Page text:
Today’s Top 5: #Remember911

wtc82Every other day of the week, month, year and decade began the same as it did that Tuesday morning. I rolled out of bed, communed with the cat, made and drank coffee, and hopped online for a spell. That meant, at the time, checking my email, reading the latest digests from the Rust List and Lee Shore (Neil Young and CSN email groups), and then scanning the headlines on MSNBC (now NBCNews), CNN and the Philly Inquirer. It’s a routine I still keep, actually, though the email groups have been replaced by Facebook and, some days, Twitter.

Weather-wise, it was a nice late-summer/pre-fall day in the Delaware Valley; by the time I left for work, a few minutes before 9am, it was in the mid-60s. The car radio was tuned to KYW-1060, the all-news radio station; I hadn’t even backed out into the street before learning that a plane had crashed into the north tower of the World Trade Center. It was thought to have been a tragic accident involving a small plane. Minutes later, news broke that another plane had crashed into the south tower.

My main memory of the day: watching the tragedy unfold on a TV in the chief assignment editor’s high-walled cubicle office. It was beyond comprehension. It still is.

For today’s Top 5: #Remember911. The first four videos come from the America: A Tribute to Heroes broadcast, which aired 10 days later. The last comes from U2’s halftime performance at the 2002 Super Bowl.

1) Bruce Springsteen – “My City of Ruins”

2) Alicia Keys – “Someday We’ll All Be Free”

3) Dixie Chicks – “I Believe in Love”

4) Neil Young – “Imagine”

5) U2 – “Where the Streets Have No Name”

And two bonuses (also from America: A Tribute to Heroes)…

6) Mariah Carey – “Hero”

7) Sheryl Crow – “Safe and Sound”

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2 thoughts on “Today’s Top 5: #Remember911

  1. Todd Mason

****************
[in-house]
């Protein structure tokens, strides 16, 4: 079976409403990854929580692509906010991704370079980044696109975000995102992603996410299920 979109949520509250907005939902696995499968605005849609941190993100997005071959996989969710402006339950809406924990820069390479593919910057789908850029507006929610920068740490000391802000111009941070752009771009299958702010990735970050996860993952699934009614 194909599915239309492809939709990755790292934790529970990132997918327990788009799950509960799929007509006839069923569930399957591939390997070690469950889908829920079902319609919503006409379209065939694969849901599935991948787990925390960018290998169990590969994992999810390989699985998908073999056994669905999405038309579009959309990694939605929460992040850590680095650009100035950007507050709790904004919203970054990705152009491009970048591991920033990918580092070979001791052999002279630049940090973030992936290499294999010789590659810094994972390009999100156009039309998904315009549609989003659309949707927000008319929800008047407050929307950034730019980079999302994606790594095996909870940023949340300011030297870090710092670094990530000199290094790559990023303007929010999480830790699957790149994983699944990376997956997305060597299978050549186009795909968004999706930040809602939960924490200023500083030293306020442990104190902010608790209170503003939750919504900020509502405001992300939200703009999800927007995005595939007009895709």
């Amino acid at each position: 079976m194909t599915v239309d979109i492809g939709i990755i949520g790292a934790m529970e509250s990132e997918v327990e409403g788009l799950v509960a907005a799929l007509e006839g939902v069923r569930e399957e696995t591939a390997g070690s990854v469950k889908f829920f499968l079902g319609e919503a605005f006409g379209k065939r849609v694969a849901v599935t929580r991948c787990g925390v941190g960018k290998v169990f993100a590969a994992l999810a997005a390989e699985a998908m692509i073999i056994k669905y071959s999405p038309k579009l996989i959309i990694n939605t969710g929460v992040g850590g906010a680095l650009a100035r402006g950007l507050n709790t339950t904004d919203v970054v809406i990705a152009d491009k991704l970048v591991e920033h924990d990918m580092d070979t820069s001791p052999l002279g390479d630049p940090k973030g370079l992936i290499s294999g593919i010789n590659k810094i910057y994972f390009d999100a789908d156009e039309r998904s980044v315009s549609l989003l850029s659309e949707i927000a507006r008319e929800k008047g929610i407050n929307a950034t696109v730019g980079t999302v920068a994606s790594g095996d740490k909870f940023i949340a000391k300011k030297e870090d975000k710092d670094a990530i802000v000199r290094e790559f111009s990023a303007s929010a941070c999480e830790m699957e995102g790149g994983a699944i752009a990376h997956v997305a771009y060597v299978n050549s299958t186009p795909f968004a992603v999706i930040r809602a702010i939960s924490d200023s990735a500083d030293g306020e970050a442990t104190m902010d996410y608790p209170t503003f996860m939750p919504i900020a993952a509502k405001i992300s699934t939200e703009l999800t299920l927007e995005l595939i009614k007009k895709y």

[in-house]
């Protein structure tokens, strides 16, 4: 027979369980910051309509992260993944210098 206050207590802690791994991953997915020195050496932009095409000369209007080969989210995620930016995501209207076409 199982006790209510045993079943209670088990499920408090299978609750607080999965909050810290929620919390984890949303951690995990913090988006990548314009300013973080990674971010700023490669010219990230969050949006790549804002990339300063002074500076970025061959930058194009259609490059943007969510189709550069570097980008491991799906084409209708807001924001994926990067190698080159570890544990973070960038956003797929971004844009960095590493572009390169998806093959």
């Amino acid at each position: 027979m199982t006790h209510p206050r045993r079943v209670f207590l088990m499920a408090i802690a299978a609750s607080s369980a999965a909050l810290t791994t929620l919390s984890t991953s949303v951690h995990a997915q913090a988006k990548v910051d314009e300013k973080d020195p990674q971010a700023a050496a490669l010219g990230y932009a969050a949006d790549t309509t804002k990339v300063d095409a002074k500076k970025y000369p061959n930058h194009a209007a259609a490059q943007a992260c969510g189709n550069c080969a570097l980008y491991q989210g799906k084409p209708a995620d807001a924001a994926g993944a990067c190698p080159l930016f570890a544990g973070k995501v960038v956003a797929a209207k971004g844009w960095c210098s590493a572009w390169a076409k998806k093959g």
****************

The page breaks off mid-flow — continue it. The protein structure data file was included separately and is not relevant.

I arose, had flipped on the tv for the bulletins as I got breakfast, and heard about a small plane apparently hitting the first tower just before I went to catch the bus that would take me to the train station (my car was in the shop that day)–thought about how awful that must be, a stroke or something similar disabling the pilot suddenly. There wasn’t too much discussion going on on the bus, but I did think it odd that as I passed though the AmTrak atrium at 30th Street Station on my way to the local train out to Radnor, how so many of the scheduled departures, particularly to New York, were being suddenly cancelled…and the R5 train stopped twice between stations, once as if sheltering in lace beneath a bridge, as, clearly, the regional rail honchos were as confused as anyone. And then onto the same office, albeit on the other side of the floor, as you, Jeff, only to begin a marathon of sudden changes to the national network television schedules and therefore to the affiliates…in that small measure, every broadcast station (down to low-power Home Shopping affiliates) that could get some corporate sibling to feed them some sort of news coverage, US, British or Canadian, was broadcasting thus, and would for several days…with the notable exception of PBS, my primary national responsibility (as was already yours at your end?}, where the primary stations were hoping to shelter children to some degree by keeping the regular feed of kids’ shows in place…while the smaller network PBSYOU (“Your Own University”), which also had been the primary source for extended PBS news coverage since its inception, took on that task…(YOU was defunded several years later, but much of its mission is reflected by the digital network World, now a secondary channel on many PBS stations). The tv in the cubicle across the aisle from mine where Beryl Shive had done her retirement job, just in front of Sue Tuttle’s and sharing a side wall with Tom Kraemer’s, was certainly playing out to the “network desk”…to say the least, on a macro and micro level, not a typical day at the office.

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